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Transparency law pays dividends for Colorado

Colorado did something interesting in 2020. Its legislators passed an employment transparency law requiring employers to disclose their intended pay rates for job openings they post. In addition, job postings must report bonuses, commissions and other compensation associated with the position. Finally, employers must disclose all benefits, minor perks excepted.

So, on January 1, 2021, employers in Colorado began disclosing how much they intend to pay a prospective employee. In search of transparency in hiring, the State of Colorado inadvertently accomplished something it did not directly intend to do. The transparency requirement actually increased the labor participation rate in Colorado by 1.5%.

Being honest with people produces positive results.

Who knew?

The number of job postings has declined by nearly 10% since the new law took effect. But the number of people working has increased. Apparently, there’s something magic about laying your cards on the table. When everyone else must do the same thing, it’s easy to see how employers stack up against the industry and the competition.

Community colleges could use a similar form of transparency to help prospective students determine the value of a community college degree. If community colleges had to publish data regarding the employability and earnings of their students after graduation, that would likely provide the impetus for community colleges to improve their degree programs.

Now, I’m not talking about publishing earnings data for their graduates generally. Rather, I think it would be enlightening for schools to publish earnings data at the degree and non-degree certificate levels.

People who earned this degree reported being/not being employed in this field. Those who were employed in this field reported a starting salary of $X following graduation. The degree (or non-degree certificate) has a life expectancy of $XX.

A little transparency goes a long way

That would cut right to the chase. A degree program that reports 27% employability, an annual starting salary of $28,000 and a life expectancy of five is more likely to fail than one that has a 75% employability rate, an annual starting salary of $48,000.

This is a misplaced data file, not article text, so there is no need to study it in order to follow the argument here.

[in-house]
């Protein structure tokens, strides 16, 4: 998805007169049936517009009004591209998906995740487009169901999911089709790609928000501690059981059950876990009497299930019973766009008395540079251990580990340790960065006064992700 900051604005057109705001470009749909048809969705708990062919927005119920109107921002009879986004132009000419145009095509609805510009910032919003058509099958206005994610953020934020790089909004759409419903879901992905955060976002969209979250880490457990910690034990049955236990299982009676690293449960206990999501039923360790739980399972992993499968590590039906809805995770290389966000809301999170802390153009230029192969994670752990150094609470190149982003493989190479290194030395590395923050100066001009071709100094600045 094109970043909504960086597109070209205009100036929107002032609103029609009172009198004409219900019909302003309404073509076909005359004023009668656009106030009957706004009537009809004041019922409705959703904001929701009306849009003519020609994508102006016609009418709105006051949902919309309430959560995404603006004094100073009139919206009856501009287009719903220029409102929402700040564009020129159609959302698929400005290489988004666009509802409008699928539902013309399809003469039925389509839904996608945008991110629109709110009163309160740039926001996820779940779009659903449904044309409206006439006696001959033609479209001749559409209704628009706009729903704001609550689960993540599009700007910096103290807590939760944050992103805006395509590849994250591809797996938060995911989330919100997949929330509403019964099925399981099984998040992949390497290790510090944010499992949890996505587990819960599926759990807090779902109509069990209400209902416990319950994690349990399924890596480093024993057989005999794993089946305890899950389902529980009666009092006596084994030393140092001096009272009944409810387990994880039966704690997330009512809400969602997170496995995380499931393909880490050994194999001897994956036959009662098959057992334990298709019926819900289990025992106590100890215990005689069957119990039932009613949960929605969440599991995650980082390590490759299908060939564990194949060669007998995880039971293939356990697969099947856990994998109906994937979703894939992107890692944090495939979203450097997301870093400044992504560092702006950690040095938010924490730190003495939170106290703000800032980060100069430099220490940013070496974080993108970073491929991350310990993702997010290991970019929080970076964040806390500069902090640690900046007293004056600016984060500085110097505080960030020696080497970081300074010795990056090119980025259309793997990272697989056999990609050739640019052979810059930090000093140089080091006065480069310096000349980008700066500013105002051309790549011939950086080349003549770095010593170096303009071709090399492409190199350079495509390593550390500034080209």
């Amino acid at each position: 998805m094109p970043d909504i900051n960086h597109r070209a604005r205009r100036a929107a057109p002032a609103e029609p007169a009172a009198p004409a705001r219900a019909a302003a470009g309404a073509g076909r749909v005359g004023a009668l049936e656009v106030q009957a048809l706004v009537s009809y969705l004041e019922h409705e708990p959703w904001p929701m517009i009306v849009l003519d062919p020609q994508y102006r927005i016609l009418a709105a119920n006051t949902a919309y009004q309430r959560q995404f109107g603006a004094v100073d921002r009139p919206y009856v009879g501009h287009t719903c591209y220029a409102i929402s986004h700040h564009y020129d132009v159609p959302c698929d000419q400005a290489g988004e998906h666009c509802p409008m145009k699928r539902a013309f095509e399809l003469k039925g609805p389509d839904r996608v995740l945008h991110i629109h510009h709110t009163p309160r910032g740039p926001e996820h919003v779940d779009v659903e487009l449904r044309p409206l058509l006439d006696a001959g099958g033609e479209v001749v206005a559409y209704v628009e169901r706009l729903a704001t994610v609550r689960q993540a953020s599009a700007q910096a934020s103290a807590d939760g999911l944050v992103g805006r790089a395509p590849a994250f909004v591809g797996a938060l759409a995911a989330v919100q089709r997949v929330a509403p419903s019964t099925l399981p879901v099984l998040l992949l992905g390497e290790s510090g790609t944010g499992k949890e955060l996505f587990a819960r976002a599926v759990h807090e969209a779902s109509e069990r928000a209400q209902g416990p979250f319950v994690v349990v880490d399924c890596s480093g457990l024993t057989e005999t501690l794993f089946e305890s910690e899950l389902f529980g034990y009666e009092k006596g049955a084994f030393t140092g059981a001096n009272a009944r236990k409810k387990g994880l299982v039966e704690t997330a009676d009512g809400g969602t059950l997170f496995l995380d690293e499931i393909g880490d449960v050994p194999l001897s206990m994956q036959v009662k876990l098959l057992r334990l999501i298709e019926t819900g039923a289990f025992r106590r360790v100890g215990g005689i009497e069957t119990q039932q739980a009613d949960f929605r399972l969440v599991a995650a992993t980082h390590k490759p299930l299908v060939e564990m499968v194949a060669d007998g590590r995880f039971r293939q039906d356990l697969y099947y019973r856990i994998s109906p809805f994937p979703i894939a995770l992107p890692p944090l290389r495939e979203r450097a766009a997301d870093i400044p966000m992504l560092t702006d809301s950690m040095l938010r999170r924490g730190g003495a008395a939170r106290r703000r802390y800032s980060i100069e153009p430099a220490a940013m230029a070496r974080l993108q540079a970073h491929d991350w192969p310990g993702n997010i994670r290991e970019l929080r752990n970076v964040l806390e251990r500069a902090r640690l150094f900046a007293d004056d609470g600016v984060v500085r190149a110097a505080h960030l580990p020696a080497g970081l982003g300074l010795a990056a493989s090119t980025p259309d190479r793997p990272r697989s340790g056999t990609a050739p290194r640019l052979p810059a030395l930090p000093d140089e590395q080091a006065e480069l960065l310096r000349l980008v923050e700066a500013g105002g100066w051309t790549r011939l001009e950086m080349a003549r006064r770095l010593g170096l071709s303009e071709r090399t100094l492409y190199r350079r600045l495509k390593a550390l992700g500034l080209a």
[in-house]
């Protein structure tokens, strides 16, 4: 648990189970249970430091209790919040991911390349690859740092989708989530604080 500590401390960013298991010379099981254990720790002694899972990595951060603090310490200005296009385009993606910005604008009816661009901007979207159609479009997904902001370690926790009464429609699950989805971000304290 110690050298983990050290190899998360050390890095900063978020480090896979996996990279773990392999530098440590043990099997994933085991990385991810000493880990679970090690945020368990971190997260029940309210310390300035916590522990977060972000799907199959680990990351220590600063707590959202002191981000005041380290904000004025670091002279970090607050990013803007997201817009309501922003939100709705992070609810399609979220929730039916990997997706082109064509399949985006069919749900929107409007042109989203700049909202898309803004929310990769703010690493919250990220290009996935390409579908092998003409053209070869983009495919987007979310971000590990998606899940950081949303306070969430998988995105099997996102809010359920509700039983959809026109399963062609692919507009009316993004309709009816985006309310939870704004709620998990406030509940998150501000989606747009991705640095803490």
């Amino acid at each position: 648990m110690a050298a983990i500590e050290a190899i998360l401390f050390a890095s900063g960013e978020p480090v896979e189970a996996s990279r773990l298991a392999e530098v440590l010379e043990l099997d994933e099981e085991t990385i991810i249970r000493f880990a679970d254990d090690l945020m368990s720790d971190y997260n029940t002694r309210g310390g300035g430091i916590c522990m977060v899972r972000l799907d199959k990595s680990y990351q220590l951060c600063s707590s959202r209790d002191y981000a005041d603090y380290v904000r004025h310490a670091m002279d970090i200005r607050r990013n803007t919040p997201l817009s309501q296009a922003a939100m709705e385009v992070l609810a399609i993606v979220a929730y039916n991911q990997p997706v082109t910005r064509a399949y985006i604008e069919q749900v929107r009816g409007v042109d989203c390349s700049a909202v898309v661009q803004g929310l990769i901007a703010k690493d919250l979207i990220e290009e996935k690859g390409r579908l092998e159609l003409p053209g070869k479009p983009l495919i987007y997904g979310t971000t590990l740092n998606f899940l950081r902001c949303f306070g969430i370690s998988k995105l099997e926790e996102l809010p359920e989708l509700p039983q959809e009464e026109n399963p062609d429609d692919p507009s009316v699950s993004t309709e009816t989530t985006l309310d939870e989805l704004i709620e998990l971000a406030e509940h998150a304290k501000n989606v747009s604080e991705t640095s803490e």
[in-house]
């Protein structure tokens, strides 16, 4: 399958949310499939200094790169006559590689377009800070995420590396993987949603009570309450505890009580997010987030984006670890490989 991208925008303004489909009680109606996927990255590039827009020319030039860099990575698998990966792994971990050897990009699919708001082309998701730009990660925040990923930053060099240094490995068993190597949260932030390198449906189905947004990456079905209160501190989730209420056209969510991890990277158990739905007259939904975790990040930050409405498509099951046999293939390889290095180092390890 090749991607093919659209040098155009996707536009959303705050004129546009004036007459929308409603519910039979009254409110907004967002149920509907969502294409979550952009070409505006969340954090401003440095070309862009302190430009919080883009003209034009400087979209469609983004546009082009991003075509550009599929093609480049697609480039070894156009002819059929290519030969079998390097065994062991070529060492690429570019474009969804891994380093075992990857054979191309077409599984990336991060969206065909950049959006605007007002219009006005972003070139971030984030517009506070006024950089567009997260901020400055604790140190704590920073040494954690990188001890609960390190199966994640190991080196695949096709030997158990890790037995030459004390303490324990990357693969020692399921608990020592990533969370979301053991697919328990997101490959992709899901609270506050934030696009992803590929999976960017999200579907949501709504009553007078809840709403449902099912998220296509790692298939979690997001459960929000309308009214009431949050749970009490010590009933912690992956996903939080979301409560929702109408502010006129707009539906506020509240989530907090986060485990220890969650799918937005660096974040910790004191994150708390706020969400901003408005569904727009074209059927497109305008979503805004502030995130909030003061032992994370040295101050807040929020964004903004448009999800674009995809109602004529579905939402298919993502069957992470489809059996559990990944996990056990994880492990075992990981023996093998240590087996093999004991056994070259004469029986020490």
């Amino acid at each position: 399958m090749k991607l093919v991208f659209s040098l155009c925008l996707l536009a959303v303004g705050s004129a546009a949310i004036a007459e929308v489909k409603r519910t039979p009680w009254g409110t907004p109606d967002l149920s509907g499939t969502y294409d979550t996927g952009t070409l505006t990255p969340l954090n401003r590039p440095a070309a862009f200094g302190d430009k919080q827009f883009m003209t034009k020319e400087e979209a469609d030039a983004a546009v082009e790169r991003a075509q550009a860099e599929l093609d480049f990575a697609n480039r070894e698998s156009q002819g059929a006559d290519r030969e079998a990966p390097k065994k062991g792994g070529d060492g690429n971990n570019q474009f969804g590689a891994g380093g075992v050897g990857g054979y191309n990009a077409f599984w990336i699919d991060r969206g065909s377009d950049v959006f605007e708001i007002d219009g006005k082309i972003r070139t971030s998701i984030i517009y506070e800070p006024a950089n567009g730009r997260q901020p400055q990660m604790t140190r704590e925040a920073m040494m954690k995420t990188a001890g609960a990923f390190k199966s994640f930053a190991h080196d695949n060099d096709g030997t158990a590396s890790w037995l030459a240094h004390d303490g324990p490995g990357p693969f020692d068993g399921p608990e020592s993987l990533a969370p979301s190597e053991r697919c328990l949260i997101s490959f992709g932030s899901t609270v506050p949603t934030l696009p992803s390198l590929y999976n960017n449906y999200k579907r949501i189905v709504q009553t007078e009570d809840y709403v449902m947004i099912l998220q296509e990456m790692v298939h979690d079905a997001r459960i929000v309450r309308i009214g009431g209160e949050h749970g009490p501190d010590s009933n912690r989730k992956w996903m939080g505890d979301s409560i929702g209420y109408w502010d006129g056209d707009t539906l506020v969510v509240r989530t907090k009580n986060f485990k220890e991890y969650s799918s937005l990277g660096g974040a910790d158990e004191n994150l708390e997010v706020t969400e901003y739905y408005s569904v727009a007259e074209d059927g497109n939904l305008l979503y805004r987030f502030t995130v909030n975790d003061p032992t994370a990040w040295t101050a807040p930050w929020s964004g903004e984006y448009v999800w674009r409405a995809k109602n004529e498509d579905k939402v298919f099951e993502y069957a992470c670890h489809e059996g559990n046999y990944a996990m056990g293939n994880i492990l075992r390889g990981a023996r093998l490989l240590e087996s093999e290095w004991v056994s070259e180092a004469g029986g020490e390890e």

That approach would also provide the school with ample data regarding effective and ineffective academic programs. After all, why waste precious instructional dollars on programs that will turn out graduates who make $13.50 per hour?

There are also morally defensible reasons for being transparent. When you ask someone to commit hundreds of hours of their time and spend (or borrow) thousands of dollars on something, they should know exactly what they get in return. Further, going to college may be a one-time-only thing. If this is the student’s one opportunity to earn a college diploma, doesn’t that student deserve the information that will help him/her make the best decision possible?

When you are transparent about what you’re asking a prospective student to spend, what they can reasonably expect to earn, and for how long, you give the buyer the information they need to make an informed decision. Buyers have these rights for every other major purchase they make: housing; car loans; credit cards; insurance policies; investments. A college degree can easily cost more than any of these, but the student has no access to accurate cost and earnings data. How can they make an informed decision about what to buy and how much it will cost without the institution being transparent?

(Unless you don’t really want them to ask those questions.)

Transparency sounds like a much better and more effective marketing campaign than anything else they may have tried in the recent AND distant past.

Photo Credit: Silvision , via Flickr